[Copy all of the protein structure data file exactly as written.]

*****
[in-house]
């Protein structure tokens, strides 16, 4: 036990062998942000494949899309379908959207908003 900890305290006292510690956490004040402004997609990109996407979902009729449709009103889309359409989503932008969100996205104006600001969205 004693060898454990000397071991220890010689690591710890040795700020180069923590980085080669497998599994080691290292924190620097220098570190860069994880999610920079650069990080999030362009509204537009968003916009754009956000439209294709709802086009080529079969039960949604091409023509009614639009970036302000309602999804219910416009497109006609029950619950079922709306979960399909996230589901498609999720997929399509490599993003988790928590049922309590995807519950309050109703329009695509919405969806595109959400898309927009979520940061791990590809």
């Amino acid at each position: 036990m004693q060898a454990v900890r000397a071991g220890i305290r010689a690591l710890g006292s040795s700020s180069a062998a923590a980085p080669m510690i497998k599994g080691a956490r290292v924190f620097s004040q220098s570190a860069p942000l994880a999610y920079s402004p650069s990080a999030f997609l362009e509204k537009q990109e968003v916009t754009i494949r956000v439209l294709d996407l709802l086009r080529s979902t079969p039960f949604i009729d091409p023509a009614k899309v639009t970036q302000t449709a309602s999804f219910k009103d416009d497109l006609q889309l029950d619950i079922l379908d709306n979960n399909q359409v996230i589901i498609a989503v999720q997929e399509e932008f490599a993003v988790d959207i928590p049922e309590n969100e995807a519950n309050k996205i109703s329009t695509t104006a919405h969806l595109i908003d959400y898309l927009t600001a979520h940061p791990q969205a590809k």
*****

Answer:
[in-house]
């Protein structure tokens, strides 16, 4: 036990062998942000494949899309379908959207908003 900890305290006292510690956490004040402004997609990109996407979902009729449709009103889309359409989503932008969100996205104006600001969205 004693060898454990000397071991220890010689690591710890040795700020180069923590980085080669497998599994080691290292924190620097220098570190860069994880999610920079650069990080999030362009509204537009968003916009754009956000439209294709709802086009080529079969039960949604091409023509009614639009970036302000309602999804219910416009497109006609029950619950079922709306979960399909996230589901498609999720997929399509490599993003988790928590049922309590995807519950309050109703329009695509919405969806595109959400898309927009979520940061791990590809």
């Amino acid at each position: 036990m004693q060898a454990v900890r000397a071991g220890i305290r010689a690591l710890g006292s040795s700020s180069a062998a923590a980085p080669m510690i497998k599994g080691a956490r290292v924190f620097s004040q220098s570190a860069p942000l994880a999610y920079s402004p650069s990080a999030f997609l362009e509204k537009q990109e968003v916009t754009i494949r956000v439209l294709d996407l709802l086009r080529s979902t079969p039960f949604i009729d091409p023509a009614k899309v639009t970036q302000t449709a309602s999804f219910k009103d416009d497109l006609q889309l029950d619950i079922l379908d709306n979960n399909q359409v996230i589901i498609a989503v999720q997929e399509e932008f490599a993003v988790d959207i928590p049922e309590n969100e995807a519950n309050k996205i109703s329009t695509t104006a919405h969806l595109i908003d959400y898309l927009t600001a979520h940061p791990q969205a590809k």